Heed my cautionary tale about how ideology sabotages insights.
Back in 2000, I set out to prove that cigarette smoking, like other ills, was rooted in the United States’ horrendous rates of youth poverty. Poor kids smoke; rich, educated kids don’t. Want less teen smoking? Fix poverty.
Smelling journal publication, I gave an anonymous, unannounced written survey to my upscale, health-conscious, ultra-liberal sociology classes at the University of California, Santa Cruz.
The results I expected were surely a lock. We Californians congratulate ourselves as a global phenomenon in tactics to reduce smoking: larcenous tobacco taxes; mega-millions poured into ultra-prevention; smoking bans to the Nevada border.
As for Santa Cruz? Center of New Age cleansing and leftist anti-corporate fury? How could such an environment spawn anything but resoundingly tobacco-free students?
That evening, I stared in disbelief at 200 surveys, which showed that 63 percent of my students had smoked cigarettes in the past year, including 42 percent in the previous month. These modern young Californians, bombarded since birth with cutting-edge healthy-living messages, had smoking numbers that looked like those in southern Virginia.
Yet, I could see no evidence that students smoked in such numbers. Sure, I’d smelled burning aplenty on campus: pot, incense, wildfires, but not tobacco. I’d seen no knots of furtive nicotiners. No frantic rush to the doors at break time during three-hour lectures. No heaps of telltale butts.
Could my classes have conspired to mess with me? Not likely on an unannounced survey, especially when the next 10 classes I surveyed over subsequent semesters showed similar results.
I admit it. My first instinct was to do what social scientists do when reality blows our cherished theories to hell: Dump reality in the trash. That’s routine procedure. Ever wonder how researchers miraculously manage to report study results that match their own views and those of their funders?
But I was too intrigued by such weird findings. Then I noticed that while six in 10 had smoked in the past year, only 4 percent smoked as much as half a pack a day. The vast majority were “social smokers,” lighting up less than once a week. Most just took a few puffs. Half didn’t finish even one cigarette in a sitting. I later found they mostly passed a cigarette or two around a group, like a joint.
Over five years, I collected 670 valid surveys from 12 classes. All showed the same thing: Social smoking was rampant among my students, abstinence from tobacco was the exception, and addictive smoking was rare.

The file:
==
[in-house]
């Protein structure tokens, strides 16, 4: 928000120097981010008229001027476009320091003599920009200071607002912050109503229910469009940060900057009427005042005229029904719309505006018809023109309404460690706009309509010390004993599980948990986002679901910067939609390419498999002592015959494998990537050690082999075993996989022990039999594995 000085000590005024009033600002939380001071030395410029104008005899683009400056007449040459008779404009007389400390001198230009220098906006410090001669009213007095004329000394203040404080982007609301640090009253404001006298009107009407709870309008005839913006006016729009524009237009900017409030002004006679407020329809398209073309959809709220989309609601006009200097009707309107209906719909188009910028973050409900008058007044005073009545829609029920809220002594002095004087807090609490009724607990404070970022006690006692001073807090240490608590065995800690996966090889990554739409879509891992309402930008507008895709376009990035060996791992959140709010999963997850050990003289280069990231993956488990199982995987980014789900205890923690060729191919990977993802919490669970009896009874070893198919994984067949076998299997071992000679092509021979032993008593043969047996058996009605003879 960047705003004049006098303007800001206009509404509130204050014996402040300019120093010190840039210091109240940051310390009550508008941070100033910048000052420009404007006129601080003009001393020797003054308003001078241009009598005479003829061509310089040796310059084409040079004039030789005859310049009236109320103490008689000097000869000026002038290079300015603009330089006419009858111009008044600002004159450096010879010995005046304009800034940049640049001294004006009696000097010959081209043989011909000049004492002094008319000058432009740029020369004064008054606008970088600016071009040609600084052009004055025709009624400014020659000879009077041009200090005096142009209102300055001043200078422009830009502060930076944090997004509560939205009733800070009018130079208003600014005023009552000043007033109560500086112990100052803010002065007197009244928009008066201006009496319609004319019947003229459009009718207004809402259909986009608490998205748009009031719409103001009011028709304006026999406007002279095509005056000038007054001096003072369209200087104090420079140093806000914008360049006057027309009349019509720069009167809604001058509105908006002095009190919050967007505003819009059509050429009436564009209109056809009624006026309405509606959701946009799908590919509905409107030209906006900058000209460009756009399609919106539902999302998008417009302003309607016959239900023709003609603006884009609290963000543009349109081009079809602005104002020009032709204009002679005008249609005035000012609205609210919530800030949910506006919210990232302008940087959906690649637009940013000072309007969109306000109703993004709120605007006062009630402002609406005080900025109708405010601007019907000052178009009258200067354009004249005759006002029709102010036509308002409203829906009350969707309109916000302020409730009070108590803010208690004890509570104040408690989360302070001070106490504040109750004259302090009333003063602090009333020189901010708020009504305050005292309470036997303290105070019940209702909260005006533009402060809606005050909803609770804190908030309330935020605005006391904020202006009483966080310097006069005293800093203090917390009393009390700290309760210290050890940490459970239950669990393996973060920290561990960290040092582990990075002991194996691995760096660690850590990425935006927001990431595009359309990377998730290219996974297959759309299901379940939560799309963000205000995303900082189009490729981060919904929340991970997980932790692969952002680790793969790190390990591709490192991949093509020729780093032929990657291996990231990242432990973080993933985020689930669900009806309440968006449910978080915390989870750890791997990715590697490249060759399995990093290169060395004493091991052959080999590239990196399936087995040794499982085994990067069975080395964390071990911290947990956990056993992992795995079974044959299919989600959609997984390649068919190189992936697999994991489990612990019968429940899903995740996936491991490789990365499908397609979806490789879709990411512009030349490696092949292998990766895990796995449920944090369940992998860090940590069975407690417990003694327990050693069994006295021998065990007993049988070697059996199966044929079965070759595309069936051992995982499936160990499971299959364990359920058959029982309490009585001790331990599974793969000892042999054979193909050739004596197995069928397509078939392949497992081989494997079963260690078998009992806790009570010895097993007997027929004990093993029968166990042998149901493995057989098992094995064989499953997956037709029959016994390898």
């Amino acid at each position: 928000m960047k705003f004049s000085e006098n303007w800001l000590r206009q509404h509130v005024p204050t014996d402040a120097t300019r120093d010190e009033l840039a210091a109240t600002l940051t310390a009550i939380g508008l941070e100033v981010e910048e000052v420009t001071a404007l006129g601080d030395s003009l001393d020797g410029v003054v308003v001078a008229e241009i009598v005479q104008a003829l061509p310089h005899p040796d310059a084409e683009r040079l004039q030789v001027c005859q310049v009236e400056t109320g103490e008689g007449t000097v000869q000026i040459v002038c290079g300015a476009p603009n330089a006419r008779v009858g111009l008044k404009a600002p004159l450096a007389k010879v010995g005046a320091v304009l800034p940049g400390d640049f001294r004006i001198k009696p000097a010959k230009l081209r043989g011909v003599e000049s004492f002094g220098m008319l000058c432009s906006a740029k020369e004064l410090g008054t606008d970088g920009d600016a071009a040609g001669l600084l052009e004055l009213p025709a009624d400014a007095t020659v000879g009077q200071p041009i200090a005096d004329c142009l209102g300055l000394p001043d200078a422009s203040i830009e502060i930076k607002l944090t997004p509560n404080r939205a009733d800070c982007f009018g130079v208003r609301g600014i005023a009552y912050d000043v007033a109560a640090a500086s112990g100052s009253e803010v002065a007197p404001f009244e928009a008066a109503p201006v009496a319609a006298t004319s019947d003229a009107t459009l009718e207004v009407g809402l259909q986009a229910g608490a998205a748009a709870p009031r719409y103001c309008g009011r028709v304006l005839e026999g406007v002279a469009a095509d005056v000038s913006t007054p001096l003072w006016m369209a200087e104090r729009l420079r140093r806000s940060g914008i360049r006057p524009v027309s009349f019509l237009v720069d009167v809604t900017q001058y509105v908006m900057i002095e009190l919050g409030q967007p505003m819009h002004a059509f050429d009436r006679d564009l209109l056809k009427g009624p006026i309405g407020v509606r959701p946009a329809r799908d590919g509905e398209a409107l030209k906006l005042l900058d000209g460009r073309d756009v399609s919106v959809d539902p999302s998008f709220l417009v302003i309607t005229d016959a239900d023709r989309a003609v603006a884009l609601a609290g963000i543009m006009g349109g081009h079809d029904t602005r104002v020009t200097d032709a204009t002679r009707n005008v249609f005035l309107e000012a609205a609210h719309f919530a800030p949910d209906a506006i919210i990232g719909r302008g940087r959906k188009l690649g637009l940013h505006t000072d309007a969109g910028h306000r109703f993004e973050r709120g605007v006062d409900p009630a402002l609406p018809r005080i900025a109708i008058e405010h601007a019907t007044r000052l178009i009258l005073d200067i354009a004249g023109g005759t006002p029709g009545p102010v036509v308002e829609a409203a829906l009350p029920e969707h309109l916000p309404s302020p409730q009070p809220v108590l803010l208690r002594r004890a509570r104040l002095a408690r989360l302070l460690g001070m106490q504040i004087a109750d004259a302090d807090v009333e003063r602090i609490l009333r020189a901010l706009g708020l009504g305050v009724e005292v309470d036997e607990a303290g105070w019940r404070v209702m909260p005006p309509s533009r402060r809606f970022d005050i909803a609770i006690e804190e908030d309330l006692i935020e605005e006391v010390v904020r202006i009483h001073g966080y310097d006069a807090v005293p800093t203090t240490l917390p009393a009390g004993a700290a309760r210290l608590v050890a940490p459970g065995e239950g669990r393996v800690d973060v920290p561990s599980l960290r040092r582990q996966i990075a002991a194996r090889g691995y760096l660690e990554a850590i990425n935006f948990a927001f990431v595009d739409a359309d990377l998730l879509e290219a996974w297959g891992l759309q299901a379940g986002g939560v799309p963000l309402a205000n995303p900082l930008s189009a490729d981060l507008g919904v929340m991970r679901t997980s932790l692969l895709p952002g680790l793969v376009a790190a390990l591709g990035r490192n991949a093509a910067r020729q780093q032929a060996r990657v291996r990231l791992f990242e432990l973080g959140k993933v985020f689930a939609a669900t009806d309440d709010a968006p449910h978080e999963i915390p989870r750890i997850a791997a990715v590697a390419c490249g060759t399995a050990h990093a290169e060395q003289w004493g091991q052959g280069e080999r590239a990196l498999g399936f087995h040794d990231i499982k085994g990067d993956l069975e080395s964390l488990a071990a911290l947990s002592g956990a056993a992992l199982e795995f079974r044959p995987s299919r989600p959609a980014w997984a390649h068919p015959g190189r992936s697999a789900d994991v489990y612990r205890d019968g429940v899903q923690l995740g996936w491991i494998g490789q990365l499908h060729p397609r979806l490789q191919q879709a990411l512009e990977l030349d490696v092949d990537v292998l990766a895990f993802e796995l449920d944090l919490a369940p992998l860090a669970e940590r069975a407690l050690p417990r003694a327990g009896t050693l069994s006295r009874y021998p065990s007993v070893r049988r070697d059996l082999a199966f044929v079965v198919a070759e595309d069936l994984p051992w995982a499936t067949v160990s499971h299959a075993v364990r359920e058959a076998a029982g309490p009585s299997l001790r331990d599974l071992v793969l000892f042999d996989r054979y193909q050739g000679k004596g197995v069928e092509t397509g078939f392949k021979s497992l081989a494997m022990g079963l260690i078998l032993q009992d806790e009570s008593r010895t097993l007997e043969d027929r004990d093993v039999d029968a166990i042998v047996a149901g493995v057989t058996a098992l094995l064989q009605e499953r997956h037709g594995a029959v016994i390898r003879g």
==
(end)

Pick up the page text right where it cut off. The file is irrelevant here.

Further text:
They were not following their mommies’ or daddies’ habits. Students whose parents smoked reported that nearly all of those parents were addicted, daily smokers, not social puffers.
A survey at the health center in a nearby community college found a similar pattern among poorer students. Monitoring the Future shows the same trend among high schoolers. While monthly smoking among 12th graders is only slightly lower than it was 25 years ago, daily smoking – particularly heavy daily smoking – has plummeted.
Predictably, anti-smoking groups ridicule “social smoking.” Researchers from the Harvard School of Public Health have sneered that it’s just “a stage in the uptake of smoking.” An anti-smoking ad by the state of California predicted that young “social smokers” will progress rapidly to pack-a-day smokers. No evidence; just assertions.
However, my students maintained their social smoking for five, even 10 years after they began smoking. More importantly, three-fourths of the student smokers surveyed, including 93 percent of social smokers, said they smoked less today than in the past.
But isn’t all smoking unhealthy? A 2005 study in Tobacco Control found that compared with those who smoke 25 or more cigarettes per day, those who smoke up to four per day experienced sharply reduced risks of heart disease, cancer and mortality, although they still suffered slightly higher rates than nonsmokers. This dose-response effect suggests that even lighter social smoking (a couple of times a month or less) would cut the hazards of smoking to negligible levels.
My limited initial study, published in the Californian Journal of Health Promotion in 2006, indicates that social smoking by today’s young people isn’t simply stupid behavior by kids who’ve been seduced by the tobacco industry. It appears to bring genuine pleasure to many. Humans evolve over time to manage even serious risks without the absolute abstinence demanded by backward health puritans who equate smoking three cigarettes a month with three packs a day. Innovative policies that deter addictive smoking are likely to prove more productive than punishing even the lightest smoking.
To an old-time anti-tobacco activist like myself, these findings were startling; they require larger, longer-term replication. But being open to emerging realities, rather than endlessly repeating purist dogmas, is what working with and researching young people should be about.